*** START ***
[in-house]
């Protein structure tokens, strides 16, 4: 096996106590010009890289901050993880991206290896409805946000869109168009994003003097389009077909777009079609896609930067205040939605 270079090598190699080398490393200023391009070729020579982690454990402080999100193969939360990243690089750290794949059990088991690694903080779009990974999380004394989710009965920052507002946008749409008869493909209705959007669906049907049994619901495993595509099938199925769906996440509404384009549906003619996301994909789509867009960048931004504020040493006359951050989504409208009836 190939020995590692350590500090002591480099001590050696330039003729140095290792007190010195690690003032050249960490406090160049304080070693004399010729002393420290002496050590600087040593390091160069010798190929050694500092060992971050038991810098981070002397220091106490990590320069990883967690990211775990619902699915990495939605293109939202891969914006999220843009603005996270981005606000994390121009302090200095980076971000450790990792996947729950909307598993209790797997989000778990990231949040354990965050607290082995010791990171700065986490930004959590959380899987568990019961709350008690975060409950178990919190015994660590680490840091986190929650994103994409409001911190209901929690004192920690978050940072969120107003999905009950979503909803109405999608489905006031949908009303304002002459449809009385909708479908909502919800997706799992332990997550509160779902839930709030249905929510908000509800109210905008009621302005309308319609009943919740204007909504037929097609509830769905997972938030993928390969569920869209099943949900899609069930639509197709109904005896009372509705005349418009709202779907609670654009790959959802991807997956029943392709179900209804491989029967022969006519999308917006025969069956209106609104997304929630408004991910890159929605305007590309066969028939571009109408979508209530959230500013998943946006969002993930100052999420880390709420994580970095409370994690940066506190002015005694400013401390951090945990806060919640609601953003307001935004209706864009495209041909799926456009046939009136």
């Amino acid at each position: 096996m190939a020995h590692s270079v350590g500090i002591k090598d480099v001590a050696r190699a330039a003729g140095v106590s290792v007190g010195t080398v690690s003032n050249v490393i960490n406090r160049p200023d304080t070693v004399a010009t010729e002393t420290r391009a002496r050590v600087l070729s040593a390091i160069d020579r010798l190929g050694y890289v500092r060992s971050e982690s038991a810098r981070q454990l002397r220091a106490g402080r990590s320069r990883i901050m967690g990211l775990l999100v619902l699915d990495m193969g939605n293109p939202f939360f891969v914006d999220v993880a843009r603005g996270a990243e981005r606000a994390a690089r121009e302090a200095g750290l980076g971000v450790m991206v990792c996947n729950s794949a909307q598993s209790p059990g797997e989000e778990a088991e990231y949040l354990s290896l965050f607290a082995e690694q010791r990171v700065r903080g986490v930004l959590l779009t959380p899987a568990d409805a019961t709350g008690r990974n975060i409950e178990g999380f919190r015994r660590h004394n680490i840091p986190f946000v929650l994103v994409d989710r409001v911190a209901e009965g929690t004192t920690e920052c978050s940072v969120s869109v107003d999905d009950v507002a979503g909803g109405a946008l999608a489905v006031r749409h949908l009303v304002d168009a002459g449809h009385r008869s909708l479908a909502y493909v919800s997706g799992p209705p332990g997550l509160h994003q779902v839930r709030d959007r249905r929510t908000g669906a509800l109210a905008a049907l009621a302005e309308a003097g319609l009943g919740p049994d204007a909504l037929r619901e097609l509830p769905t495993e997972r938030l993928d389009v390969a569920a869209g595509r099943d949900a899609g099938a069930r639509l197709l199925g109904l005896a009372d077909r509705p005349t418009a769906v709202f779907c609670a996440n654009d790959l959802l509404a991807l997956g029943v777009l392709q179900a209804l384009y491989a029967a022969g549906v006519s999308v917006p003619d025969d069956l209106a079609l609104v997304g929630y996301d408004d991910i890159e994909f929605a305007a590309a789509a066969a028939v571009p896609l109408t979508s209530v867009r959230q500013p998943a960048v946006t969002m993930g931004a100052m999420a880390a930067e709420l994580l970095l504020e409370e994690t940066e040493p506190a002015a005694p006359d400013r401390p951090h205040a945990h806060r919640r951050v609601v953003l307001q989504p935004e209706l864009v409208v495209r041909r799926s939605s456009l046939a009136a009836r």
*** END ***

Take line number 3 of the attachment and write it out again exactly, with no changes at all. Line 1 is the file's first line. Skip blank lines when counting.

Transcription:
């Amino acid at each position: 096996m190939a020995h590692s270079v350590g500090i002591k090598d480099v001590a050696r190699a330039a003729g140095v106590s290792v007190g010195t080398v690690s003032n050249v490393i960490n406090r160049p200023d304080t070693v004399a010009t010729e002393t420290r391009a002496r050590v600087l070729s040593a390091i160069d020579r010798l190929g050694y890289v500092r060992s971050e982690s038991a810098r981070q454990l002397r220091a106490g402080r990590s320069r990883i901050m967690g990211l775990l999100v619902l699915d990495m193969g939605n293109p939202f939360f891969v914006d999220v993880a843009r603005g996270a990243e981005r606000a994390a690089r121009e302090a200095g750290l980076g971000v450790m991206v990792c996947n729950s794949a909307q598993s209790p059990g797997e989000e778990a088991e990231y949040l354990s290896l965050f607290a082995e690694q010791r990171v700065r903080g986490v930004l959590l779009t959380p899987a568990d409805a019961t709350g008690r990974n975060i409950e178990g999380f919190r015994r660590h004394n680490i840091p986190f946000v929650l994103v994409d989710r409001v911190a209901e009965g929690t004192t920690e920052c978050s940072v969120s869109v107003d999905d009950v507002a979503g909803g109405a946008l999608a489905v006031r749409h949908l009303v304002d168009a002459g449809h009385r008869s909708l479908a909502y493909v919800s997706g799992p209705p332990g997550l509160h994003q779902v839930r709030d959007r249905r929510t908000g669906a509800l109210a905008a049907l009621a302005e309308a003097g319609l009943g919740p049994d204007a909504l037929r619901e097609l509830p769905t495993e997972r938030l993928d389009v390969a569920a869209g595509r099943d949900a899609g099938a069930r639509l197709l199925g109904l005896a009372d077909r509705p005349t418009a769906v709202f779907c609670a996440n654009d790959l959802l509404a991807l997956g029943v777009l392709q179900a209804l384009y491989a029967a022969g549906v006519s999308v917006p003619d025969d069956l209106a079609l609104v997304g929630y996301d408004d991910i890159e994909f929605a305007a590309a789509a066969a028939v571009p896609l109408t979508s209530v867009r959230q500013p998943a960048v946006t969002m993930g931004a100052m999420a880390a930067e709420l994580l970095l504020e409370e994690t940066e040493p506190a002015a005694p006359d400013r401390p951090h205040a945990h806060r919640r951050v609601v953003l307001q989504p935004e209706l864009v409208v495209r041909r799926s939605s456009l046939a009136a009836r």